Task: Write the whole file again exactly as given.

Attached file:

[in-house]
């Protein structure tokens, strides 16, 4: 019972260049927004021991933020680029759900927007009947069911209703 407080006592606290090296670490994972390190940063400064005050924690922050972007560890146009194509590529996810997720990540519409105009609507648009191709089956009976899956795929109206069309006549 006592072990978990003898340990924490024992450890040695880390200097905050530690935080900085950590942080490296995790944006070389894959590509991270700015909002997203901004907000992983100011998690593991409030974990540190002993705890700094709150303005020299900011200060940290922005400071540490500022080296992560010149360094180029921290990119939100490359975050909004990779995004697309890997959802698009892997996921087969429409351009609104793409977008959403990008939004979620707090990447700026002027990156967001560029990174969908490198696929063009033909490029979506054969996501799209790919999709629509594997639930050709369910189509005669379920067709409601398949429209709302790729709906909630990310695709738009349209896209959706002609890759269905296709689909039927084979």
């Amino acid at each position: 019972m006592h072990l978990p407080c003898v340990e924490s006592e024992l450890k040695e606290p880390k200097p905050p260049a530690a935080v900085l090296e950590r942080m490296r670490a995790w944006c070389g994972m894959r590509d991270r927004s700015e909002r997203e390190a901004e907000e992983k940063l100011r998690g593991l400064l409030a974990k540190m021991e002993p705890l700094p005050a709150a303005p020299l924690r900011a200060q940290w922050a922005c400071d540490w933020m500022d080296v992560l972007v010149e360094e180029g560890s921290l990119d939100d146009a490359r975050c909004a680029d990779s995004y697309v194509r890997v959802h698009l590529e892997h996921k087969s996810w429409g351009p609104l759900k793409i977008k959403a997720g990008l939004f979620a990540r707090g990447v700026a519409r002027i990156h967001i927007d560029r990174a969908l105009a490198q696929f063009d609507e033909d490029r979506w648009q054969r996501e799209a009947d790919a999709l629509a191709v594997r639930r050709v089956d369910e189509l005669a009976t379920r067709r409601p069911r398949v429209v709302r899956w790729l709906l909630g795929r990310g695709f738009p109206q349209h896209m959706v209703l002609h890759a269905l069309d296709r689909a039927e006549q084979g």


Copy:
[in-house]
């Protein structure tokens, strides 16, 4: 019972260049927004021991933020680029759900927007009947069911209703 407080006592606290090296670490994972390190940063400064005050924690922050972007560890146009194509590529996810997720990540519409105009609507648009191709089956009976899956795929109206069309006549 006592072990978990003898340990924490024992450890040695880390200097905050530690935080900085950590942080490296995790944006070389894959590509991270700015909002997203901004907000992983100011998690593991409030974990540190002993705890700094709150303005020299900011200060940290922005400071540490500022080296992560010149360094180029921290990119939100490359975050909004990779995004697309890997959802698009892997996921087969429409351009609104793409977008959403990008939004979620707090990447700026002027990156967001560029990174969908490198696929063009033909490029979506054969996501799209790919999709629509594997639930050709369910189509005669379920067709409601398949429209709302790729709906909630990310695709738009349209896209959706002609890759269905296709689909039927084979």
């Amino acid at each position: 019972m006592h072990l978990p407080c003898v340990e924490s006592e024992l450890k040695e606290p880390k200097p905050p260049a530690a935080v900085l090296e950590r942080m490296r670490a995790w944006c070389g994972m894959r590509d991270r927004s700015e909002r997203e390190a901004e907000e992983k940063l100011r998690g593991l400064l409030a974990k540190m021991e002993p705890l700094p005050a709150a303005p020299l924690r900011a200060q940290w922050a922005c400071d540490w933020m500022d080296v992560l972007v010149e360094e180029g560890s921290l990119d939100d146009a490359r975050c909004a680029d990779s995004y697309v194509r890997v959802h698009l590529e892997h996921k087969s996810w429409g351009p609104l759900k793409i977008k959403a997720g990008l939004f979620a990540r707090g990447v700026a519409r002027i990156h967001i927007d560029r990174a969908l105009a490198q696929f063009d609507e033909d490029r979506w648009q054969r996501e799209a009947d790919a999709l629509a191709v594997r639930r050709v089956d369910e189509l005669a009976t379920r067709r409601p069911r398949v429209v709302r899956w790729l709906l909630g795929r990310g695709f738009p109206q349209h896209m959706v209703l002609h890759a269905l069309d296709r689909a039927e006549q084979g």